5th State Reports Spread of Dengue

California logs an unwelcome first with local transmission
By Arden Dier,  Newser Staff
Posted Oct 24, 2023 1:17 PM CDT
5th State Reports Spread of Dengue
A lab technician holds a male mosquito in the World Mosquito Program's factory, in Medellin, Colombia, Thursday, Aug. 10, 2023. Scientists are breeding mosquitoes to carry the bacteria Wolbachia, which interrupts the transmission of dengue.   (AP Photo/Jaime Saldarriaga)

California has reported its first locally acquired case of dengue, a mosquito-borne virus typically associated with tropical environments—part of a trend that has seen the virus spread in new areas affected by climate change. A person living in Pasadena tested positive for dengue despite no recent travel history, indicating the virus was contracted locally for the first known time, according to public health officials. It's "an extremely rare case of local transmission in the continental United States," reads a statement from the Pasadena Public Health Department. Local transmission has previously been reported only in Hawaii, Florida, Texas, and Arizona. Of the 67 reported cases last year, 65 were in Florida and two were in Arizona, per Fox 11.

Pasadena's public health department, which has been investigating mosquito-borne diseases in the region for years, has "confidence that this was likely an isolated incident and that there is very low risk of additional dengue exposure in Pasadena," says epidemiologist Matthew Feaster, per the Messenger. "The San Gabriel Valley Mosquito and Vector Control District has deployed traps to assess the mosquito population and, importantly, testing to date has not identified any Dengue infected mosquitos," according to the statement. Still, officials are urging residents of Southern California to take precautions to prevent mosquito bites and mosquito breeding around their homes.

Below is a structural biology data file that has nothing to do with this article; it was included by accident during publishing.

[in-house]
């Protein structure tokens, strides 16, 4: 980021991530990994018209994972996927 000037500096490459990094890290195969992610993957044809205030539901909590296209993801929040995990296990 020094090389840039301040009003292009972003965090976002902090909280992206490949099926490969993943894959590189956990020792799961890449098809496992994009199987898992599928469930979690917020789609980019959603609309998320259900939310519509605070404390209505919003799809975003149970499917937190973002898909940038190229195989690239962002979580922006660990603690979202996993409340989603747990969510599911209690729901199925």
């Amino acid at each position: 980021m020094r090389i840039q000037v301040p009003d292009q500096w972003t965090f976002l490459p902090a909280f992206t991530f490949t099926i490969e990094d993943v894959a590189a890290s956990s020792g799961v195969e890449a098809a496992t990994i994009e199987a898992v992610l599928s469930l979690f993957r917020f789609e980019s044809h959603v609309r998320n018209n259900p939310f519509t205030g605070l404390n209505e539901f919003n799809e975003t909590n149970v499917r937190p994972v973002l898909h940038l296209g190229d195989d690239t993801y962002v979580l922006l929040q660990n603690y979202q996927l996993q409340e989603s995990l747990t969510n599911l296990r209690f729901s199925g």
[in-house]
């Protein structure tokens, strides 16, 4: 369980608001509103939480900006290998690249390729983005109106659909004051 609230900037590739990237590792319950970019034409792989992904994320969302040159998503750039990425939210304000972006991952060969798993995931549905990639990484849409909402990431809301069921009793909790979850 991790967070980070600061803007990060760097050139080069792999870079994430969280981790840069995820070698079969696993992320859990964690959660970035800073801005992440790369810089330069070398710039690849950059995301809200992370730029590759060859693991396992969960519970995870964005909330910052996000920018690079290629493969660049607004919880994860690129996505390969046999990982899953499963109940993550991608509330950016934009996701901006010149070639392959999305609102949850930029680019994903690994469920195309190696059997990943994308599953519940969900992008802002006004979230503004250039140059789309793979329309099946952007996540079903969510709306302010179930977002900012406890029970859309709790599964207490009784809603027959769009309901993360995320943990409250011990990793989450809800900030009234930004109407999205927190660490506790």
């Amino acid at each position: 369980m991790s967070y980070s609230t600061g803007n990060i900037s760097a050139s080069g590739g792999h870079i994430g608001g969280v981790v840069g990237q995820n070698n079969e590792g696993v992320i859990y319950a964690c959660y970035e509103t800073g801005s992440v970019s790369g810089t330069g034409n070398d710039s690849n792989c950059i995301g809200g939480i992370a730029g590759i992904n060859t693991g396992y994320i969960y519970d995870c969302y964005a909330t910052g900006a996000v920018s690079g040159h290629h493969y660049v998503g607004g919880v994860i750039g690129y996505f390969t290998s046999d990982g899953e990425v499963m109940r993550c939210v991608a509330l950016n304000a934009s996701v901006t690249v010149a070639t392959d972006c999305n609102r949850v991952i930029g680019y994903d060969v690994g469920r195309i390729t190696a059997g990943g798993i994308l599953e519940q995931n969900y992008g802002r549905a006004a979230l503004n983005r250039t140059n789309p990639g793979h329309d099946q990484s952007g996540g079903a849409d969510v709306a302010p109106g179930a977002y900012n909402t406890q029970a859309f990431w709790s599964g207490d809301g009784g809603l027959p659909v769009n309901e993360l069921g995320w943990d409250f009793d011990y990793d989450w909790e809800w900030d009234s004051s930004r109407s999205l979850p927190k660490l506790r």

One modelling estimate indicates there are 390 million new dengue infections each year, "of which 96 million manifest clinically," according to the World Health Organization. Most infections are asymptomatic. In about 25% of cases, a person experiences symptoms including high fever, headache, muscle and joint pain, nausea, and rash. About 5% of cases are labeled extreme and potentially deadly, with severe abdominal pain, persistent vomiting, and other symptoms appearing after fever has resolved. The virus is most common in tropical and subtropical climates, though local transmission has been reported in new areas, including Central and Western Europe, in recent decades. As of this month, there have been 68 locally acquired cases reported this year in Florida. (Diet pills could help.)

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